Stackable shipping containers have been used to transport cargo for more than half a century, and nothing much has changed in terms of their construction. Most are made of corrugated steel and incorporate floors made from strong planking or plywood. But while steel is not the only material used for shipping containers, steel containers are the most common type for various reasons including security, mobility, accessibility, and lifespan.
Since 1969, steel containers have been standardised in terms of the material used for construction and their size, as well as the patented design of the corner posts incorporated in the design of these mobile containers.
Standardization of steel containers used for overland and ocean shipping is in accordance with the Swiss-based International Organisation for Standardisation (ISO) that develops and publishes international standards on just about everything.
ISO standards specify the type of steel containers should be made from. Essentially, it is a “weathering steel” that is resistant to corrosion and commonly referred to as Cor-ten steel. It is the same type of steel used in the many industries that utilize steel sections like bridges, facades and building panels that are left exposed to the elements.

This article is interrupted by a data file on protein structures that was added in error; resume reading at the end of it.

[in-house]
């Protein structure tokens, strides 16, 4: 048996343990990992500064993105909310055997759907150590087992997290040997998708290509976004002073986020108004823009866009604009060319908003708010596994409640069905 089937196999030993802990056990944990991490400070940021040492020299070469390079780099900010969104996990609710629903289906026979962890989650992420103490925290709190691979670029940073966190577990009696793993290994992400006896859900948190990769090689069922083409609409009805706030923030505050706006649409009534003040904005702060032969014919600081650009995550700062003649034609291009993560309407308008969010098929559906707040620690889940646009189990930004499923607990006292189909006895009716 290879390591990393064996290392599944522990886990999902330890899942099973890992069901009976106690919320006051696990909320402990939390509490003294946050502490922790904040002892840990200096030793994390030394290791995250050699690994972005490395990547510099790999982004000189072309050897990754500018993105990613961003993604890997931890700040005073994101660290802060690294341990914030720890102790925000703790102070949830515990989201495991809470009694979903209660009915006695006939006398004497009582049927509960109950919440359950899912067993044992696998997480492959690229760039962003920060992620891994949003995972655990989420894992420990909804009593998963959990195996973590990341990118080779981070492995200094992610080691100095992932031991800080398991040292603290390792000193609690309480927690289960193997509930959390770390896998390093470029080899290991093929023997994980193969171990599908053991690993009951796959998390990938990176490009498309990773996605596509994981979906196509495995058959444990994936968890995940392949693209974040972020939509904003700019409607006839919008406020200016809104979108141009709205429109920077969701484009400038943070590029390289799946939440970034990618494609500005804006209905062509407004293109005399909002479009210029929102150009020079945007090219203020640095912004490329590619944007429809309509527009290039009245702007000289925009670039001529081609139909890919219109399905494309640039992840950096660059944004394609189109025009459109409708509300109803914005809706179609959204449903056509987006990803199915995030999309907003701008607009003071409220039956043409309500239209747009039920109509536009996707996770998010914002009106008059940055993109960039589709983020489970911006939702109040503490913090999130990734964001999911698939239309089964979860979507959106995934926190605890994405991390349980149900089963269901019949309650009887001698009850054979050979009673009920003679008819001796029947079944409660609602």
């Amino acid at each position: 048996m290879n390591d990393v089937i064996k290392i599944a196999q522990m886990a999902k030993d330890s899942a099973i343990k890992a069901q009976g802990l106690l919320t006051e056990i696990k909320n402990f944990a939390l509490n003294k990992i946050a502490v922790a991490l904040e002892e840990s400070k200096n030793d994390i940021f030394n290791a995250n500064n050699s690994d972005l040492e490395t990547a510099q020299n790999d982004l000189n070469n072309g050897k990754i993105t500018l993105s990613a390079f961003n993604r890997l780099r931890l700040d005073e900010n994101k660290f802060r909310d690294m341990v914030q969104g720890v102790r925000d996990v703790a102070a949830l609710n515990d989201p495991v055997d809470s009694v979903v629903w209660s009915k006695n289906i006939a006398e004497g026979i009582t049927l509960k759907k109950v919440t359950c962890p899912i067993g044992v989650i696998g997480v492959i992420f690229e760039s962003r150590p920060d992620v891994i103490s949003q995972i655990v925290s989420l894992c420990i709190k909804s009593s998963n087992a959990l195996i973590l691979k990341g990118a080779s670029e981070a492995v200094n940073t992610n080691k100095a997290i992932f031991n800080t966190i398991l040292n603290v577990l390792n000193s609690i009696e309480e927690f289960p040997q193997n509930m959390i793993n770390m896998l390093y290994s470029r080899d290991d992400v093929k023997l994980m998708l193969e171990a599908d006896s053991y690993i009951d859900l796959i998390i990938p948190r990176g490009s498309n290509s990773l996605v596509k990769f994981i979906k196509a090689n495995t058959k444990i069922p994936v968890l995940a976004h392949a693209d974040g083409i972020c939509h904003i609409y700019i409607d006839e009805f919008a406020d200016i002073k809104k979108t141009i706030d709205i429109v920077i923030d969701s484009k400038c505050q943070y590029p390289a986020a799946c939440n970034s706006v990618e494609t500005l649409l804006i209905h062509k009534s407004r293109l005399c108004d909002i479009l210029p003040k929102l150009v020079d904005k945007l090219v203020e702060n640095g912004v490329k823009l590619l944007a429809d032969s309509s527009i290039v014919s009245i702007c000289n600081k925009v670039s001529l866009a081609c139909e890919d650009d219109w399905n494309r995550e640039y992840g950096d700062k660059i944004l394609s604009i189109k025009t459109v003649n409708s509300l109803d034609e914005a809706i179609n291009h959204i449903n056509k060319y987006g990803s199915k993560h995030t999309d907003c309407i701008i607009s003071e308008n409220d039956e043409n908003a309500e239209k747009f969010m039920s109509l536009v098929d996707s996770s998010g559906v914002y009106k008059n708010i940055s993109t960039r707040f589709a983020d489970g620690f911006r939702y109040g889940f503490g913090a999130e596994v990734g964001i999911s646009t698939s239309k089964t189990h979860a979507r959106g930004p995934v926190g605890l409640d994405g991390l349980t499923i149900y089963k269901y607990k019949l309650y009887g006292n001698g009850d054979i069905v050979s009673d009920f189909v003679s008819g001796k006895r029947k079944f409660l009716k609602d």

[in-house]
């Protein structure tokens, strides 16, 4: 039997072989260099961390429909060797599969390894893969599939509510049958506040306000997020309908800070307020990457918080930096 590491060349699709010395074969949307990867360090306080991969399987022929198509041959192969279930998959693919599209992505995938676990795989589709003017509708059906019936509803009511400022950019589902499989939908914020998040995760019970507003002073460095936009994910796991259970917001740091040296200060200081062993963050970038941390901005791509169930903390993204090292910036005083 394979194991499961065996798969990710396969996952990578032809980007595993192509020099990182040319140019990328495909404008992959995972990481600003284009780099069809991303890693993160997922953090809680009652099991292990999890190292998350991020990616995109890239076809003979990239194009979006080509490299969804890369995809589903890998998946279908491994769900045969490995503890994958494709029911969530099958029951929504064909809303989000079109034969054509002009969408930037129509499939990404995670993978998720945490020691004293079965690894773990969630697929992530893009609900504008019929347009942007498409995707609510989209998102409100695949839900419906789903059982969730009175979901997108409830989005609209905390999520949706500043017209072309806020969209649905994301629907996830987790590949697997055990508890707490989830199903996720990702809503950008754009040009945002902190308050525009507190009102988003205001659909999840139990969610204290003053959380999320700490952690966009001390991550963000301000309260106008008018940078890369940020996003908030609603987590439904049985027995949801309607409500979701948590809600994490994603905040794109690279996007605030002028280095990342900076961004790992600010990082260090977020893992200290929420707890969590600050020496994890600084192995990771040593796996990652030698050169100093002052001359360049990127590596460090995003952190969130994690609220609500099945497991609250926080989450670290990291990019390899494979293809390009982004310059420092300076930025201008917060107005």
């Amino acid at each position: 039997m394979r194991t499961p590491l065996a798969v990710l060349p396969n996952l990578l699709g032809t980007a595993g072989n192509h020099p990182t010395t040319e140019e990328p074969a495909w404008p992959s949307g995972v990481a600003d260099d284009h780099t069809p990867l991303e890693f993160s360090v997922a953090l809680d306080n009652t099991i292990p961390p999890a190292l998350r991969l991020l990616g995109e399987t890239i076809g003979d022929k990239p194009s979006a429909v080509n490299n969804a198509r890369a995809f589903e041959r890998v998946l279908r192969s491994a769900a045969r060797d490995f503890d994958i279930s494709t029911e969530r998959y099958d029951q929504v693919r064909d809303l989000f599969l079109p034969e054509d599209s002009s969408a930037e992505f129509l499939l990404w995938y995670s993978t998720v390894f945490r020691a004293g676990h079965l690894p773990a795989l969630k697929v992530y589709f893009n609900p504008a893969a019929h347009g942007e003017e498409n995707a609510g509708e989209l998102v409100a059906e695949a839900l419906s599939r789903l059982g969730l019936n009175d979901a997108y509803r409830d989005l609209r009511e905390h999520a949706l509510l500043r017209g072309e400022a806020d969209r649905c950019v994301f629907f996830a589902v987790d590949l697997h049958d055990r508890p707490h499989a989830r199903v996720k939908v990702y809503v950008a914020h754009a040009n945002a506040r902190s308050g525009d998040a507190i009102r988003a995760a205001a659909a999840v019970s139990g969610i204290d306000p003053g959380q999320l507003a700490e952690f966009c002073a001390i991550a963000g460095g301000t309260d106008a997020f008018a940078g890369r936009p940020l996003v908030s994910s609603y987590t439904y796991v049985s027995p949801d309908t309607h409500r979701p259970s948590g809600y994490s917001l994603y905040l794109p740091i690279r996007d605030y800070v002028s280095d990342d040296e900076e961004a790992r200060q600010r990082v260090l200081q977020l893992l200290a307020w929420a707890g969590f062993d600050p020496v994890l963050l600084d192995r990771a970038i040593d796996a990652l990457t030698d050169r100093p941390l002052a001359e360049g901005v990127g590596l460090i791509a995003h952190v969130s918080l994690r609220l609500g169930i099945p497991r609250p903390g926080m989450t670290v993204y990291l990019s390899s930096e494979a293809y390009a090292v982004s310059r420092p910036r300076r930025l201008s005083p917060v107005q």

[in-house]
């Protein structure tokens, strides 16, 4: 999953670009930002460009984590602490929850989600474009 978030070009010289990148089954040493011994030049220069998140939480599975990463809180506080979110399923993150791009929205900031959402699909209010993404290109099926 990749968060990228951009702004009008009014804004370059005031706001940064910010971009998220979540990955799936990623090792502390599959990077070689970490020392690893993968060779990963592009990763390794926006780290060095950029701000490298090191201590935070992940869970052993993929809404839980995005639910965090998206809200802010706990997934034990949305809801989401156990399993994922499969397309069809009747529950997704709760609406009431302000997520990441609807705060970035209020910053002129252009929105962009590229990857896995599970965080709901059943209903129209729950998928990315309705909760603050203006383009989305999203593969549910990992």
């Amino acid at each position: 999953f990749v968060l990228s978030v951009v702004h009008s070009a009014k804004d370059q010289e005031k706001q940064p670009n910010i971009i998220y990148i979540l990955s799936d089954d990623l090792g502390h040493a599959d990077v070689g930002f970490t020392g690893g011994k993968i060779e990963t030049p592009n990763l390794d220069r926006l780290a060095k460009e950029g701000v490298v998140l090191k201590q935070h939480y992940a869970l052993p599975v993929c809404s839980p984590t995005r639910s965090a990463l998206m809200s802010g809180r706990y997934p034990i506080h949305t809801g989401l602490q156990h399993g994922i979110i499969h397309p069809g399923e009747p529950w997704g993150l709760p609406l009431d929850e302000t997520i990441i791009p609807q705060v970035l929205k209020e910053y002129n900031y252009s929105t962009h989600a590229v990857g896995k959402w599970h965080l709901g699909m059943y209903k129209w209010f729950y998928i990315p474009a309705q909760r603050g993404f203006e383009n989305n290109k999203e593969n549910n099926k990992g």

When it comes to size, ISO standards specify both the internal and external dimensions of steel containers, which is why standard size lengths are the same worldwide, the most common being 10 ft, 20 ft, and 40 ft. Most are 8 ft wide, and the height of steel containers ranges from 4 ft to 9 ft 6 ins though most are 8 ft 6 ins high.
But containers aren’t only made from steel, some are made from aluminium and sometimes stainless steel too – usually a combination of the two metals.
Significantly different to steel containers, shipping containers are also made from aluminium according to ISO specifications.
For some years, both steel and aluminium were used for mobile containers that would carry dry cargo. But steel was stronger and therefore became the preferred material. At the same time, because refrigerated products are generally a lot lighter than dry cargo, a combination of aluminium and stainless steel continued to be used for refrigerated shipping containers. Generally, the walls of these aluminium containers are considerably thinner than those of steel containers, and their thermal insulation is increased by the use of other materials on the inside of their walls.
Steel containers and those made of aluminium cannot be used interchangeably. Apart from anything else, the latter isn’t constructed for stacking, and they are generally used domestically, within countries of origin, rather than for shipping cargo across the sea or across continents.
Of course, refrigerated containers aren’t only made of aluminium. Today reefers (the term for refrigerated containers) are commonly made from steel.
Almar Container group specialises in steel shipping containers and has the full range of sizes. Our mobile containers are suitable for dry and refrigerated freight, depending on your needs. They may also be used for storage. Contact us to discuss your needs. We are ready to help.